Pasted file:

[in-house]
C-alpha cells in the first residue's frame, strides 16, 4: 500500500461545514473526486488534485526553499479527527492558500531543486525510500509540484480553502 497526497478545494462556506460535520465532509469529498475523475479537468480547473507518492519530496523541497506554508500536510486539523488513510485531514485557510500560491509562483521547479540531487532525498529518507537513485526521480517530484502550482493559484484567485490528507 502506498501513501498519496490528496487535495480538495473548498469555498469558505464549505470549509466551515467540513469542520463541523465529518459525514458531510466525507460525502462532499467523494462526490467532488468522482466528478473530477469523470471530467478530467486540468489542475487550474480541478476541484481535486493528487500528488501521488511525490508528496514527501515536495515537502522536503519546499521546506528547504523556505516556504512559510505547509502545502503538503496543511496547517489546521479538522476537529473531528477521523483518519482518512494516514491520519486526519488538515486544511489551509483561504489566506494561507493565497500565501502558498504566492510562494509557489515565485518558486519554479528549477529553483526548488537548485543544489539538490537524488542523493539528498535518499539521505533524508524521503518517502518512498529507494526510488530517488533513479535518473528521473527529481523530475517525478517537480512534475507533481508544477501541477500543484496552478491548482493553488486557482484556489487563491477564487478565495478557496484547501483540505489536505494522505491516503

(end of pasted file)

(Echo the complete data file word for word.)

[in-house]
C-alpha cells in the first residue's frame, strides 16, 4: 500500500461545514473526486488534485526553499479527527492558500531543486525510500509540484480553502 497526497478545494462556506460535520465532509469529498475523475479537468480547473507518492519530496523541497506554508500536510486539523488513510485531514485557510500560491509562483521547479540531487532525498529518507537513485526521480517530484502550482493559484484567485490528507 502506498501513501498519496490528496487535495480538495473548498469555498469558505464549505470549509466551515467540513469542520463541523465529518459525514458531510466525507460525502462532499467523494462526490467532488468522482466528478473530477469523470471530467478530467486540468489542475487550474480541478476541484481535486493528487500528488501521488511525490508528496514527501515536495515537502522536503519546499521546506528547504523556505516556504512559510505547509502545502503538503496543511496547517489546521479538522476537529473531528477521523483518519482518512494516514491520519486526519488538515486544511489551509483561504489566506494561507493565497500565501502558498504566492510562494509557489515565485518558486519554479528549477529553483526548488537548485543544489539538490537524488542523493539528498535518499539521505533524508524521503518517502518512498529507494526510488530517488533513479535518473528521473527529481523530475517525478517537480512534475507533481508544477501541477500543484496552478491548482493553488486557482484556489487563491477564487478565495478557496484547501483540505489536505494522505491516503